20 percent of global organizations rank cyber espionage as the most serious threat to their business, with 26 percent struggling to keep up with the rapidly evolving threat landscape. In addition, one in five U.S. organizations have suffered a cyber espionage-related attack in the last year.
The Trend Micro research, which surveyed 2,402 enterprise IT decision makers across Europe and the U.S., shows cyber espionage topping the list of largest security concerns for 2017, followed by targeted attacks (17 percent) and phishing (16 percent).
Businesses in Italy (36 percent), France (24 percent), Germany (20 percent) and Netherlands (17 percent) topped the list for regions who fear cyber espionage the most, which is notable in light of their respective elections taking place this year across Europe.
“The data shows fears over foreign government interference in democratic processes are now very real, as we saw with accusations over Russian involvement in the U.S. presidential elections. As general elections occur around the world, we see cyber propaganda becoming the norm this year, and the repercussions will be felt within businesses as they struggle to protect themselves from potentially disastrous cyber breaches,” according to Raimund Genes, CTO for Trend Micro.
The unpredictability of cyber criminals
Eight out of 10 countries cited the increasing unpredictability of cyber criminals (36 percent overall) as one of the three biggest challenges to protecting against cyber threats. A further 29 percent flagged a lack of understanding of latest threats and a quarter (26 percent) are struggling to keep up with the rapidly evolving landscape and increasing sophistication of cybercriminal activity.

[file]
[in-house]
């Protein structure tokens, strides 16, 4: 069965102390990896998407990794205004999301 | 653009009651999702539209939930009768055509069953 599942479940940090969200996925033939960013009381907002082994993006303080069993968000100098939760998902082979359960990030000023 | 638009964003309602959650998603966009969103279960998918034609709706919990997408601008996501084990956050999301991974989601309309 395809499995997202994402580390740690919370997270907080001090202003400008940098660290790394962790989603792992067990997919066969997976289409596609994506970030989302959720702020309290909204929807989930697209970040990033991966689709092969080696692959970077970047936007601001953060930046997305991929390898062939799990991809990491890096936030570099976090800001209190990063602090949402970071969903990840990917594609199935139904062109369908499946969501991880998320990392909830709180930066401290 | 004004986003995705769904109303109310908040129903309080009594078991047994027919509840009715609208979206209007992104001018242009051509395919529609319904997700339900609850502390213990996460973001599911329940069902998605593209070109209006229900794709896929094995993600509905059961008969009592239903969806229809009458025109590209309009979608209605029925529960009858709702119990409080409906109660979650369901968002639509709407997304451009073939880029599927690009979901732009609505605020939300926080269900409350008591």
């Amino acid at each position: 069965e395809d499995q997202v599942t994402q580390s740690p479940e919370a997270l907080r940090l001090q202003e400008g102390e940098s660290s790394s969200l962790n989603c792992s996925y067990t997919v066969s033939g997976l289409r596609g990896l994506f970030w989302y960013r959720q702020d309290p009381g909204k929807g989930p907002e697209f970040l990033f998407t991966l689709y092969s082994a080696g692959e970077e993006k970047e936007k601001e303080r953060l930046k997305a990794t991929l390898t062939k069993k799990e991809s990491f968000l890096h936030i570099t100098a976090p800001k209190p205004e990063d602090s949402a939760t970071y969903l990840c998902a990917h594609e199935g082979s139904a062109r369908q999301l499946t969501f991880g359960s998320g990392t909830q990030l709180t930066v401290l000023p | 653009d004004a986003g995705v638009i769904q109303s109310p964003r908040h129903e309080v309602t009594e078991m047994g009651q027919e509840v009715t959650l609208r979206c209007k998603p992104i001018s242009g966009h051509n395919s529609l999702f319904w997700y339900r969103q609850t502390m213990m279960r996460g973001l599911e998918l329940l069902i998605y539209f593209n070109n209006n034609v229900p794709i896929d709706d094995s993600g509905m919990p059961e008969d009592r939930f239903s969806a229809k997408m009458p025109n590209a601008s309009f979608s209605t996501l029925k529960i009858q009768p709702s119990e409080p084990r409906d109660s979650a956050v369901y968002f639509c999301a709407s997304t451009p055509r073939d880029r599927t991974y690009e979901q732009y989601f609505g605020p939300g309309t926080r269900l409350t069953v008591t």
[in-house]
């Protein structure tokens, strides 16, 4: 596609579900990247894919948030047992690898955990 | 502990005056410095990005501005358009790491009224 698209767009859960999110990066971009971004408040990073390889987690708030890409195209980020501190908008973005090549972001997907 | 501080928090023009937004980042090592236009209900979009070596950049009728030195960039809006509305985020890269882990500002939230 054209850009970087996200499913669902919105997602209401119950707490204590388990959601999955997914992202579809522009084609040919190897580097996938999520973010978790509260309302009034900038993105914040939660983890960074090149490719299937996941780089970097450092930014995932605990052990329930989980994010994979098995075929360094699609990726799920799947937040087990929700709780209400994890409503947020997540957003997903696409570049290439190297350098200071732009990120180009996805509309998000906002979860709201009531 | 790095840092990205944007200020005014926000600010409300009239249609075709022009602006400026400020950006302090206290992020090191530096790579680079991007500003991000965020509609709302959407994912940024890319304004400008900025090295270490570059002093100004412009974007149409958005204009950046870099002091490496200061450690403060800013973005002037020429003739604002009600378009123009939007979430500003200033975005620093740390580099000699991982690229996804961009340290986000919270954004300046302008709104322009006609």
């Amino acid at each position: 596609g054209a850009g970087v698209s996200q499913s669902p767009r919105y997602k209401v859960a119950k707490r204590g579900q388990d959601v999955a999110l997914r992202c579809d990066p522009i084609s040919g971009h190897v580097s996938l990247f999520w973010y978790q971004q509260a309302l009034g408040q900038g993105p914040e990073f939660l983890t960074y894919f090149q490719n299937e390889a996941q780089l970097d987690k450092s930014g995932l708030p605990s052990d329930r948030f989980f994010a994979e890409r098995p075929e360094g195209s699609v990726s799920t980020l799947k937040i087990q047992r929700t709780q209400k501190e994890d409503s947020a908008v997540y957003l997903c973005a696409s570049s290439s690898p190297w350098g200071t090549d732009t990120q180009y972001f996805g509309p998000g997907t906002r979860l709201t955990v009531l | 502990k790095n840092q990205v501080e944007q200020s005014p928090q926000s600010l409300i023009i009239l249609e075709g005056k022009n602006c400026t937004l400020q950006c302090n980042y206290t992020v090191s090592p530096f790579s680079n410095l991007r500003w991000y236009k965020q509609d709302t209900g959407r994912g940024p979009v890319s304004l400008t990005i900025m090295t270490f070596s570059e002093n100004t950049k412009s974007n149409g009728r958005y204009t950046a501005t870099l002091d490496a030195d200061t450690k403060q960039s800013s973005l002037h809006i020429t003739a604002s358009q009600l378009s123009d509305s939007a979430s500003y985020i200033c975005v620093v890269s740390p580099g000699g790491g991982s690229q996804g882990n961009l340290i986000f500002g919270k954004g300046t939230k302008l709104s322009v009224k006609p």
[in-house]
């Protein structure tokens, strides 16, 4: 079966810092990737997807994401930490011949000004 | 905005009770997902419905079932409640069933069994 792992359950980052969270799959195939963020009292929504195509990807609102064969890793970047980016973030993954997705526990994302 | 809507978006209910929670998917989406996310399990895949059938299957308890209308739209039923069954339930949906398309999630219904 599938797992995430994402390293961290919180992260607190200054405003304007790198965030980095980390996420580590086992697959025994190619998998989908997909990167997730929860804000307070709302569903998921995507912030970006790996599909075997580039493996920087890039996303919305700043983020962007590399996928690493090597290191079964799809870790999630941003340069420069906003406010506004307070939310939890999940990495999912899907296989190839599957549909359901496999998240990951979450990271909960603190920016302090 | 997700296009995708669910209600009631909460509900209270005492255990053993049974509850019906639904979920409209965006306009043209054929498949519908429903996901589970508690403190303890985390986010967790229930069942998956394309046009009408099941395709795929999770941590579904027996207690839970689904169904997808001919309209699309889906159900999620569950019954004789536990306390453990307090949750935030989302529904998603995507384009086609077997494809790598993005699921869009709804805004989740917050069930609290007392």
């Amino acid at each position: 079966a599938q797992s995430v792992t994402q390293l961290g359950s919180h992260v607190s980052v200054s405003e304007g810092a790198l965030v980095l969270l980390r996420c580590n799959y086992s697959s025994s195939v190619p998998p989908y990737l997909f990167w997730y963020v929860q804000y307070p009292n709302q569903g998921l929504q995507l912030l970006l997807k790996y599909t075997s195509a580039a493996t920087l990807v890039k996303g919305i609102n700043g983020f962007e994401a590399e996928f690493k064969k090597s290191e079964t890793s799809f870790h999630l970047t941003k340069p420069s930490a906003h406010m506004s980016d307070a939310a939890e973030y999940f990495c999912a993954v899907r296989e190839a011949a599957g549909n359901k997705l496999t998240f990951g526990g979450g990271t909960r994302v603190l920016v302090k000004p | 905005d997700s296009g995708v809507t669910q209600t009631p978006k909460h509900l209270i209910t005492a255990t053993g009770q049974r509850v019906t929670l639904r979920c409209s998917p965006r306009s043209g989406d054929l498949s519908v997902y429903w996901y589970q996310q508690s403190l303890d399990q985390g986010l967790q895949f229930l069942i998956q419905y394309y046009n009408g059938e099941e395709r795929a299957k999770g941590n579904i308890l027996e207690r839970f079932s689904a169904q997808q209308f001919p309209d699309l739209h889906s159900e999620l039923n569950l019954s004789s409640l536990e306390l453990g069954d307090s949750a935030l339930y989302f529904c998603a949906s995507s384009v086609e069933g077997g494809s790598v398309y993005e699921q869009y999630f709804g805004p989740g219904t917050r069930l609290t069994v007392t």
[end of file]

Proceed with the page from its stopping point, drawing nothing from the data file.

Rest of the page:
“As more of our critical data is being moved online, nation states are now targeting businesses to obtain this data and businesses are struggling to keep up, which could also be placing critical infrastructure at risk,” said Genes. “Nation states are able to use far more sophisticated methods, enabling them to target institutions such as hospitals, utilities and traffic signals, with far more disastrous consequences.”
The rise of ransomware
According to the research, almost two-thirds (64 percent) of businesses experienced a ‘known’ major cyber-attack in the past 12 months, with the average being four. Amongst this group, ransomware was by far the most common threat type, with 78 percent of respondents claiming to have been attacked at least once in the period. In fact, only 16 percent of those who had experienced an attack had not suffered a ransomware attack.
In line with Trend Micro’s security predictions for 2017, just 10 percent of organizations think ransomware will pose a threat in 2017, despite a 748 percent increase in ransomware attacks in 2016, resulting in $1 billion in losses for enterprises worldwide. The number of ransomware families is predicted to grow by a further 25 percent in 2017, diversifying to devices such as mobile phones, IoT devices and Industrial IoT devices (IIoT).
As the Internet and the real world intersect, hackers are increasingly infiltrating critical systems and infrastructure,” said Genes. “With the IIoT introducing risks to enterprises utilizing Industrial Control Systems, this has significant consequences. We saw this with the recent attack on Ukraine’s national grid leaving 225,000 homes without power, and research showing that traffic signalling systems are easily searchable online.”
No silver bullet
Business Email Compromise (BEC) – also known as CEO fraud or “whaling” – was pegged as a threat by just 12 percent of respondents, indicating that businesses are underestimating the impact of these attacks. BEC scams are proving to be incredibly lucrative, resulting in an average of $140,000 in losses for global companies in 2016.
“There’s no silver bullet for cyber security; these threats are constantly evolving,” stressed Genes. “While many organizations will be wooed by exciting new security technologies, this Elastoplast approach means they will be quickly bypassed and become obsolete. The increasingly unpredictable tactics used by well-funded cybercriminals and the fast evolving threat landscape highlights the fundamental need for businesses to have a layered defense to greatly reduce the risk.”